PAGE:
First, an update on the situation in Myanmar after Cyclone Nargis hit the country a few days ago. The death toll continues to rise. The official report on the number of casualties is way below international estimates. The government is still placing the number of dead people around 23,000 while international aid groups believe the figure could now reach 100,000.
Golden Colour Revolution hints the death toll could be worse:
“According to an undisclosed interview with one government official, death toll is reaching 600,000 so far and 100,000 still missing. According to his figure, 180,000 were killed in Lutbutta township alone. 90,000 in Phyar Pone Township; 80,000 in Bogalay Township; 50,000 each in KywanGanKone, DayDaYae and MawKyane Township.Authorities. Army and its thugs are throwing away dead bodies to the nearby river. Even in Ye Way Cemetery in Yangon City, dead bodies are cremated in batch without proper identification. Emphasizing to Phyar Pone Township, authority declared an Emergency Act.”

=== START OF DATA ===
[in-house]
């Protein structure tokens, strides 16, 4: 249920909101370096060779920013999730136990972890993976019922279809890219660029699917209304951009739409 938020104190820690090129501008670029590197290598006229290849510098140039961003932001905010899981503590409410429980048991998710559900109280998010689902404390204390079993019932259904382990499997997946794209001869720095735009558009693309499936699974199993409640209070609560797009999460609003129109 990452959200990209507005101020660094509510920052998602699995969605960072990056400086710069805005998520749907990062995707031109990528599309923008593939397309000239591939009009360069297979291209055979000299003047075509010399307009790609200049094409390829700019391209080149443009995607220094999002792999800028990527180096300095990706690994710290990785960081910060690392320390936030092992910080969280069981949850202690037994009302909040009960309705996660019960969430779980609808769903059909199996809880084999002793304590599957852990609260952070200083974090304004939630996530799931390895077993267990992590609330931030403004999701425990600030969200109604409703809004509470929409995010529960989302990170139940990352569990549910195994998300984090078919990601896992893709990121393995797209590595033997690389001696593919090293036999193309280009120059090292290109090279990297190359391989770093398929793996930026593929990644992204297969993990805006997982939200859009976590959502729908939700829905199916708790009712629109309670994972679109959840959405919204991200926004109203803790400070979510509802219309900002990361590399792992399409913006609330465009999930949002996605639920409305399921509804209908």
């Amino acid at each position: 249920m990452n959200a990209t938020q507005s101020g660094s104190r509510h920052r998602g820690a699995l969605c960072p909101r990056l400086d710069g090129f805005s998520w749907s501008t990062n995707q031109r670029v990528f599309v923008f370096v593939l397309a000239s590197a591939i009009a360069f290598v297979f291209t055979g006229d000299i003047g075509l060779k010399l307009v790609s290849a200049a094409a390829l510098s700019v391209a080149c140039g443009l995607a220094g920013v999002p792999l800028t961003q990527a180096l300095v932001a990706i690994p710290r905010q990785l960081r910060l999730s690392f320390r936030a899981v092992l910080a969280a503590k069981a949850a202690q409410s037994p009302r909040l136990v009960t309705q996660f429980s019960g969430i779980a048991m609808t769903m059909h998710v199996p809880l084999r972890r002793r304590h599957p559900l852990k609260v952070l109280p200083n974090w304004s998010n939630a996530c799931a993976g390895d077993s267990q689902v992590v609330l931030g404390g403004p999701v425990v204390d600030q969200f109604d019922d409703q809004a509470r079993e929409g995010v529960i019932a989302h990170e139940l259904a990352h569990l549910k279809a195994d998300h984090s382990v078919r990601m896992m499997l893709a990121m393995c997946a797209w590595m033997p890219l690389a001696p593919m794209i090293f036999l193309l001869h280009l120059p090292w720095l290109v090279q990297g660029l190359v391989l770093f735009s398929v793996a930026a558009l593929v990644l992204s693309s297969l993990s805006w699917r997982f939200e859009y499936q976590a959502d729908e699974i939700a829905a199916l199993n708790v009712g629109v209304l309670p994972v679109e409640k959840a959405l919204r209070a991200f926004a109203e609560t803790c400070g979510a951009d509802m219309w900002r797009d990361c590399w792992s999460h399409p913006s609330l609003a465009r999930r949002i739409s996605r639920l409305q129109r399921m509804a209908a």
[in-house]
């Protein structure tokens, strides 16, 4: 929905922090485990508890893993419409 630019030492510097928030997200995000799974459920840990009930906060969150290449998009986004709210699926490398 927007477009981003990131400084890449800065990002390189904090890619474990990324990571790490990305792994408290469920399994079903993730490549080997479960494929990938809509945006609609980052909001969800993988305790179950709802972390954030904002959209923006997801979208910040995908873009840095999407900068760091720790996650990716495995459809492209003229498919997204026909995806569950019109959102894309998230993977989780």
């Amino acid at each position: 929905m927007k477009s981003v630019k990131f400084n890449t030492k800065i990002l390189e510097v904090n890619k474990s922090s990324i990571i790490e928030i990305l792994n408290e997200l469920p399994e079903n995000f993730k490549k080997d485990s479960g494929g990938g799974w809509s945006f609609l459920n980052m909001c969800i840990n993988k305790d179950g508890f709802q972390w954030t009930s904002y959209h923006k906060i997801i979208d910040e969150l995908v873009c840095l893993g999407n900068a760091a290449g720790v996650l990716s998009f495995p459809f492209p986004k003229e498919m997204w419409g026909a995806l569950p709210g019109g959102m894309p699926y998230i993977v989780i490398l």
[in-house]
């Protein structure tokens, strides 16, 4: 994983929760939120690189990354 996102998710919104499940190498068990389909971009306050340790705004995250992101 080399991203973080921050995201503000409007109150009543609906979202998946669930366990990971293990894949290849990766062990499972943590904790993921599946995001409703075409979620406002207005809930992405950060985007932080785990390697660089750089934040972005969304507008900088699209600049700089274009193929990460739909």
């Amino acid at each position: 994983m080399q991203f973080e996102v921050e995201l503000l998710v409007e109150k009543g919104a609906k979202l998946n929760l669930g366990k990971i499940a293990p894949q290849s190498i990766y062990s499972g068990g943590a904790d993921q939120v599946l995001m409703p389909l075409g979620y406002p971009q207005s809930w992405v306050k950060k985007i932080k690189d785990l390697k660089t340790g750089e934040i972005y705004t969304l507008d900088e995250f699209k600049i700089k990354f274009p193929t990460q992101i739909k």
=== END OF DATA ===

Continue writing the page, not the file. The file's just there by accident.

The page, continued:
Bangkok Dazed received an e-mail from an expat friend living in Yangon, Myanmar. Below is a short description of how people in the residential city are coping with the situation: